Creating a Standalone NTP Server

I must govern the clock, not be governed by it.”

Golda Meir

You probably already know that having accurate time set on all clients and servers is important. Very bad things happen when computer clocks disagree. Things like:

  • Users cannot logon to a domain
  • Applications overwrite new data with older versions
  • Servers fail to synchronize data between each other, causing version conflicts
  • Financial transactions become subject to dispute
  • Regulatory requirements are not met

Luckily Windows has taken this into account. The Network Time Protocol (NTP) service has been built into Windows since Windows XP and Windows Server 2003, and most Unix and Linux implementations have supported NTP since they were first built.

Windows Client and Server Time Synchronisation

Unfortunately most Windows implementations do not use NTP as it is not enabled in many situations. One of those situations is a non-domain joined server. An unjoined system can function as both a NTP server and client, but it doesn’t do either by default.

I’ve already written about configuring a standalone Windows computer to function as a NTP client. Another common need is to create a standalone NTP server that can provide time synchronization for unjoined Windows computers as well as other operating systems like Linux and Mac OSX.

Use with 3CX Phone System

When I configure a 3CX Phone System, I place the IP Phones in their own Private VLAN which is only accessible from the 3CX Management Server. This then ensures that the IP Phones cannot be accessed by unauthorised users. However, by doing this, the IP Phones are unable to get their Time Configuration from the Internet or existing Active Directory Servers.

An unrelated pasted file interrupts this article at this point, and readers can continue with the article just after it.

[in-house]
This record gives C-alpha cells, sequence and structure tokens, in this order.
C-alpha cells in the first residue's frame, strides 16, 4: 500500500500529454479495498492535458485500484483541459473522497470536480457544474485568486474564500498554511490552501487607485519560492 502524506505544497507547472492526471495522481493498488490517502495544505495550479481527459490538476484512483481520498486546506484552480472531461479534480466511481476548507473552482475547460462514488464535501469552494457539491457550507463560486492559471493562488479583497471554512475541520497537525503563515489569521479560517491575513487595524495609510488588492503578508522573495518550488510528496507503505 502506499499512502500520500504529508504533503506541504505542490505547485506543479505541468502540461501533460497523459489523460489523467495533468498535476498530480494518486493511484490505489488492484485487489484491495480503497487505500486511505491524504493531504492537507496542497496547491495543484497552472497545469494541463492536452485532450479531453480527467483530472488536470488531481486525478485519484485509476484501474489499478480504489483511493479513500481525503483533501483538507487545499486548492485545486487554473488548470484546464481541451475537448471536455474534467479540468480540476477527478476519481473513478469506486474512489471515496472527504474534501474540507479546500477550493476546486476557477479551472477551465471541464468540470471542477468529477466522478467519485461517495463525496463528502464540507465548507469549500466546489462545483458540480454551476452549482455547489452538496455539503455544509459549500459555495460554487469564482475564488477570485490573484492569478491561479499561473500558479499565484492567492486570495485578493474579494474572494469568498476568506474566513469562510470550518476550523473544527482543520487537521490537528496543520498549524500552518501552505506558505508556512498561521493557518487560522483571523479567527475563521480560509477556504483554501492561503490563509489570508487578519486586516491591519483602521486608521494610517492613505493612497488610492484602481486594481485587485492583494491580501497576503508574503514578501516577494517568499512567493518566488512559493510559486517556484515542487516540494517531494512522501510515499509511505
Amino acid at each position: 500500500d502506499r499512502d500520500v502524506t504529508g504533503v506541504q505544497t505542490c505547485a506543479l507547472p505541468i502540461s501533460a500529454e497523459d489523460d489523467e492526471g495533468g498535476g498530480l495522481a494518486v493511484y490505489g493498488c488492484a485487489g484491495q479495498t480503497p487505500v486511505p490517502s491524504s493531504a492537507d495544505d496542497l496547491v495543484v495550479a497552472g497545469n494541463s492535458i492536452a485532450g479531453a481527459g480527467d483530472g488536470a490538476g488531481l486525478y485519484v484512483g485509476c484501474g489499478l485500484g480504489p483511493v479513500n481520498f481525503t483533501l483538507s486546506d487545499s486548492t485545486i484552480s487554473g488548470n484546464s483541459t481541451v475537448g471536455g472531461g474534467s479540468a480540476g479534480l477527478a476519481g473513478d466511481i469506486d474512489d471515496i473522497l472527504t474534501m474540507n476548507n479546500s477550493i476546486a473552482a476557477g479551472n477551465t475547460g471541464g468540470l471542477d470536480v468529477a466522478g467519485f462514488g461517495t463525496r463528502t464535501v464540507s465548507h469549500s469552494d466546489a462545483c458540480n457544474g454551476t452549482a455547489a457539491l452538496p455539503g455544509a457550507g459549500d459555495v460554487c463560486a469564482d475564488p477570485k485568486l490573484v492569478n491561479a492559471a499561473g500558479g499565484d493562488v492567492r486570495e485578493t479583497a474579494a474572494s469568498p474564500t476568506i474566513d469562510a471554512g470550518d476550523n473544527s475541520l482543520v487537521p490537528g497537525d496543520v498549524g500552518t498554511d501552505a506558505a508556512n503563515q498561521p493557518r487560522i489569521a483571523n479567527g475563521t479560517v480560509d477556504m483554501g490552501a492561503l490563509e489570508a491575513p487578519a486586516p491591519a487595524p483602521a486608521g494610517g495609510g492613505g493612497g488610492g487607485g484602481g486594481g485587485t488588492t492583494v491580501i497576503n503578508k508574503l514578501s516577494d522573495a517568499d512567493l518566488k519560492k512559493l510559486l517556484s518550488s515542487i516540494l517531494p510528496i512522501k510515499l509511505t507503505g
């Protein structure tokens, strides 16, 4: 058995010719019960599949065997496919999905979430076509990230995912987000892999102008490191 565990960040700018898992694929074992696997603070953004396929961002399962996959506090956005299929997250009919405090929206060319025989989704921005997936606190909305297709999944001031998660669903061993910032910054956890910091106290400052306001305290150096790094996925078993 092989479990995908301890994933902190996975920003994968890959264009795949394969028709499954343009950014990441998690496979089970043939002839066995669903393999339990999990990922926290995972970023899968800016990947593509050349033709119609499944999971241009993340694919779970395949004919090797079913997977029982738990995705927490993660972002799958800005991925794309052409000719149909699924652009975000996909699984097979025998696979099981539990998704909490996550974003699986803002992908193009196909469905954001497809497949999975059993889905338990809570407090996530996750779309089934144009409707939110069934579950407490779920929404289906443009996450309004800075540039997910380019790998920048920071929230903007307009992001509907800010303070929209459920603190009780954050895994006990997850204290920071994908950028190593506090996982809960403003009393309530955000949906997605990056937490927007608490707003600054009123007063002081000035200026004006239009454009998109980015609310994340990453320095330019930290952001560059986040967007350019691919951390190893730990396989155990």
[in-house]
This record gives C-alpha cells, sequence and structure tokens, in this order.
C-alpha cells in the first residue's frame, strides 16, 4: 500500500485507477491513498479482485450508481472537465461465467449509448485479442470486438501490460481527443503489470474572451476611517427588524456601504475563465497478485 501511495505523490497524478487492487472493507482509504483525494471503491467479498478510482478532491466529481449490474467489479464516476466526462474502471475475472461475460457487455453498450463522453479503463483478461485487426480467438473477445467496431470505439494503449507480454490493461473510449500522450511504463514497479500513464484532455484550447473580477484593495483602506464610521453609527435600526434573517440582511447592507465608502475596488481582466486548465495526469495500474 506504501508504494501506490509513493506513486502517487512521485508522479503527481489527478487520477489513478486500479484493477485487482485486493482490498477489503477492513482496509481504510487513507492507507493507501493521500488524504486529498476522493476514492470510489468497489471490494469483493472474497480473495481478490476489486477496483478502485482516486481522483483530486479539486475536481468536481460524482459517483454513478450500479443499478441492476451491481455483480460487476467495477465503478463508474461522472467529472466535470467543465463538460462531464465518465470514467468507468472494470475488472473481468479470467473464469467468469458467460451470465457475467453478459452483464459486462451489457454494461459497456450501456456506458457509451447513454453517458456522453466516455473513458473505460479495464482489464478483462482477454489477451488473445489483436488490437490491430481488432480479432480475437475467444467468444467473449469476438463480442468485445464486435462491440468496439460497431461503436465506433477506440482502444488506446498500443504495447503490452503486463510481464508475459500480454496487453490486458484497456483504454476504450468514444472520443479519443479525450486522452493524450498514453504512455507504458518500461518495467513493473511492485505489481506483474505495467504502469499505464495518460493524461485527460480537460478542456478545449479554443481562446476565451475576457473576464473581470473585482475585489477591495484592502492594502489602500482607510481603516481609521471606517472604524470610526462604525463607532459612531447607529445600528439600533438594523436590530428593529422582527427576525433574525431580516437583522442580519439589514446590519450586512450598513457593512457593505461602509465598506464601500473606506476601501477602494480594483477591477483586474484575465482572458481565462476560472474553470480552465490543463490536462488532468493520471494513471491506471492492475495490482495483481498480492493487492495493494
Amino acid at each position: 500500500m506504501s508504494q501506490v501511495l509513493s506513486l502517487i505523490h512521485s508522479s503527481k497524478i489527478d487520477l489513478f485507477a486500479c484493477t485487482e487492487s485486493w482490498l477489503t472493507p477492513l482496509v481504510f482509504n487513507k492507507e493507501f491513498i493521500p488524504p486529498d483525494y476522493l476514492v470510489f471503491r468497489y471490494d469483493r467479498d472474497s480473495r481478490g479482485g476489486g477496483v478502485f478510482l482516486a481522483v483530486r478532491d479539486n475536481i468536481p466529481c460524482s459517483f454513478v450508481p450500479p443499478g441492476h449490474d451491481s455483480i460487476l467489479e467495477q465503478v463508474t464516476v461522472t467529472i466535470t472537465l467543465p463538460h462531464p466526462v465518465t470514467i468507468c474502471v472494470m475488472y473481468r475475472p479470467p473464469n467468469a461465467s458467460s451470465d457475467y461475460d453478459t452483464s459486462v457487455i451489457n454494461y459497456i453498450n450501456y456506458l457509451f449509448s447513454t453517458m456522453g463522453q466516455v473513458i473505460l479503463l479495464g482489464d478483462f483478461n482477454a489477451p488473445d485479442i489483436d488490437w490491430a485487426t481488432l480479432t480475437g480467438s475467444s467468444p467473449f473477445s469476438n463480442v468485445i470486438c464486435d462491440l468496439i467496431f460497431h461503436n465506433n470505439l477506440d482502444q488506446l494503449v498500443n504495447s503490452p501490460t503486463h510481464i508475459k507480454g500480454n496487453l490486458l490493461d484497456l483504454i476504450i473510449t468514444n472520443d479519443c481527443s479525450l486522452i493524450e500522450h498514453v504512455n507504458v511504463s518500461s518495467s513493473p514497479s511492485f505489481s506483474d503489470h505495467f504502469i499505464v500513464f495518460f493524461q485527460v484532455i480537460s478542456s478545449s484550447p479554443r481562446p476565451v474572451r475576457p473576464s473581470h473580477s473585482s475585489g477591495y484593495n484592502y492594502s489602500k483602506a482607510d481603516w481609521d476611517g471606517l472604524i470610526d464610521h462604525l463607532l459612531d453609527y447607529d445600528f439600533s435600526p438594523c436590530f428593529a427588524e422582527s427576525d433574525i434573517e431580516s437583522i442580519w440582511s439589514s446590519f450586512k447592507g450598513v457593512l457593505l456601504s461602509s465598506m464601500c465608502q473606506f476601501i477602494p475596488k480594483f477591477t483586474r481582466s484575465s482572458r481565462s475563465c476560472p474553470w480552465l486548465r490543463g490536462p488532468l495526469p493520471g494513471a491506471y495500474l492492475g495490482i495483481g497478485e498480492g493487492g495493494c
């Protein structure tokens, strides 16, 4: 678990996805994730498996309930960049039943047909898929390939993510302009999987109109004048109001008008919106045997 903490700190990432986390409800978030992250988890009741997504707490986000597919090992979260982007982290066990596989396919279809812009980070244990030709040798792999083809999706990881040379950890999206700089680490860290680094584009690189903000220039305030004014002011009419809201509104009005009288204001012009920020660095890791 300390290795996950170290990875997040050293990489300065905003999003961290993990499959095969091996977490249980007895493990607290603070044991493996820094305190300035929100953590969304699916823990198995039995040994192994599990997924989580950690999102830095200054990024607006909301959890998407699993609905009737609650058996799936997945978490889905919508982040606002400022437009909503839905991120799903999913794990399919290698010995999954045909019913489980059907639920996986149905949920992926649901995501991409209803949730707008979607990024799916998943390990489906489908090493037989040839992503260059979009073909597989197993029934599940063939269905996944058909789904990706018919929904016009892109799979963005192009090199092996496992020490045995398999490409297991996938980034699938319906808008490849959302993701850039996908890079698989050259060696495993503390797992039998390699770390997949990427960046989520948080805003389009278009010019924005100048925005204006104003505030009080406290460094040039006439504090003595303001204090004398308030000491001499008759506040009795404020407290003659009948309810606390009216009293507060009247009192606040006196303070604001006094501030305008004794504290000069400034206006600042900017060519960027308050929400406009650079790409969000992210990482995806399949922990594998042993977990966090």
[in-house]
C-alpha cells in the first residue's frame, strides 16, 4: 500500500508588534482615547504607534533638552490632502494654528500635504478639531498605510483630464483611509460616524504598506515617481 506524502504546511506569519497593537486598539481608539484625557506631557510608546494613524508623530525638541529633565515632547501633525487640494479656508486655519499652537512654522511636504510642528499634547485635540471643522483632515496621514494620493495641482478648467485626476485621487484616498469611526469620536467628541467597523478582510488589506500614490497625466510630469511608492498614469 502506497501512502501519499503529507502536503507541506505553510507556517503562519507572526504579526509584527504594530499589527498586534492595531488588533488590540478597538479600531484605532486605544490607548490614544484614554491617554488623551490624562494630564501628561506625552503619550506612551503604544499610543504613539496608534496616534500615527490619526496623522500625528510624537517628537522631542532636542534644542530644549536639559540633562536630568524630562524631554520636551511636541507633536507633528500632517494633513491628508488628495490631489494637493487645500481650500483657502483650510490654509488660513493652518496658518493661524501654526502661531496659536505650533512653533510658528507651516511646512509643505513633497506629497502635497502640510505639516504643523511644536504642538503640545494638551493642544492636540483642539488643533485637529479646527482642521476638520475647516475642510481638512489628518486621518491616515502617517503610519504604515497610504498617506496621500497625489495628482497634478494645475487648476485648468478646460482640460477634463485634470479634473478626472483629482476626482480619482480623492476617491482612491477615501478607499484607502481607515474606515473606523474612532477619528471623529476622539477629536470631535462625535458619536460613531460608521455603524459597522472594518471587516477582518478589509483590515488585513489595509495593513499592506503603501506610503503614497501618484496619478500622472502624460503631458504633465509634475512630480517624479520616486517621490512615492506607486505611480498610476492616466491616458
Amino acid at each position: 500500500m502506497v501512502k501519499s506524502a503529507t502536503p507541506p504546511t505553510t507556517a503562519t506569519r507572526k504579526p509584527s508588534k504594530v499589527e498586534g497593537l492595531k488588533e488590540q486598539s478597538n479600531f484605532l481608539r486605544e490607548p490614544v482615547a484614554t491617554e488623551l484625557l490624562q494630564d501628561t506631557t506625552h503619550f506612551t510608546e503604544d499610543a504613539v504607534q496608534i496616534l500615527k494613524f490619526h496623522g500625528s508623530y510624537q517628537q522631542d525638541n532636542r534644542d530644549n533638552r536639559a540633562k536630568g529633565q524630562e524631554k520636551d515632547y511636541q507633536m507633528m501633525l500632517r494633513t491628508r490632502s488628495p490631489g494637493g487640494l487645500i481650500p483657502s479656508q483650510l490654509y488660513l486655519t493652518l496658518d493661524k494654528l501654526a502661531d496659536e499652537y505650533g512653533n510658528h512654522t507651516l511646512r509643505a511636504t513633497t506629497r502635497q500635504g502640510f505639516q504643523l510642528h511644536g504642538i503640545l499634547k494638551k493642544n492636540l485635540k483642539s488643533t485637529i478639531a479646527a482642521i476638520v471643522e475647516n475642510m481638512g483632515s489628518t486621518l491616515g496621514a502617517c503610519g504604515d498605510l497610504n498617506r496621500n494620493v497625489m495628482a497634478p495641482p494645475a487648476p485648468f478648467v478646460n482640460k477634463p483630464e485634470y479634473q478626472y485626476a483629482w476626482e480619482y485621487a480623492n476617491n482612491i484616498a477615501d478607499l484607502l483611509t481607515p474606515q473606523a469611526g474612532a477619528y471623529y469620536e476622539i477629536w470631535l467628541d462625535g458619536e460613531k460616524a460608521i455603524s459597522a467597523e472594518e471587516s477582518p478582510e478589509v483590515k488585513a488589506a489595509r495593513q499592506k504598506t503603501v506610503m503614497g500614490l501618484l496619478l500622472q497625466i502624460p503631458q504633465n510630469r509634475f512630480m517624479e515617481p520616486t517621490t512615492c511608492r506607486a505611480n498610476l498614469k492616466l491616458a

To combat this, I setup the 3CX Phone System Server as a NTP Server, allowing the IP Phones to get their Time.

Configuring Windows as a Standalone NTP Server

Windows implements the W32Time service as both an NTP client and server. The service is off by default. So configuring a system as an NTP server requires both enabling the W32Time service and configuring it as a server. The process is very simple.

First, use the Services console to locate the Windows Time service. It will likely be off as shown in Figure 1.

Figure 1. Windows Time is not yet enabled or started.

You need to both start the service and configure it for Automatic start as shown in Figure 2.

Figure 2. The W32Time service is started and configured for automatic start.

Enabling the NTP server service requires a quick registry modification. Open Regedit and navigate to HKEY_LOCAL_MACHINE \ System \ CurrentControlSet \ Services \ W32Time \ TimeProviders \ NtpServer and change Enabled from 0 to 1. This is shown in Figure 3.

Figure 3. Changing the NtpServer Enabled value to 1.

The last step is to update the Windows Time service’s running configuration. You do this by opening a command prompt and typing the w32tm /config /update command. You can then verify that the NTP server service is enabled with the w32tm /query /configuration command. Both of these are shown in Figure 4.

Figure 4. The output of the w32tm command.

Notice in the VMICTimeProvider section that Enabled is set to 1. That’s the flag that enables NTP server in Windows. Because that’s the running configuration, Windows is now running as a NTP server.

Configuring DHCP Server Option

The final step is to add this server as a NTP Server on the DHCP Scope for the Private VLAN that the IP Phones are on.

Credit for this article goes to this blog post.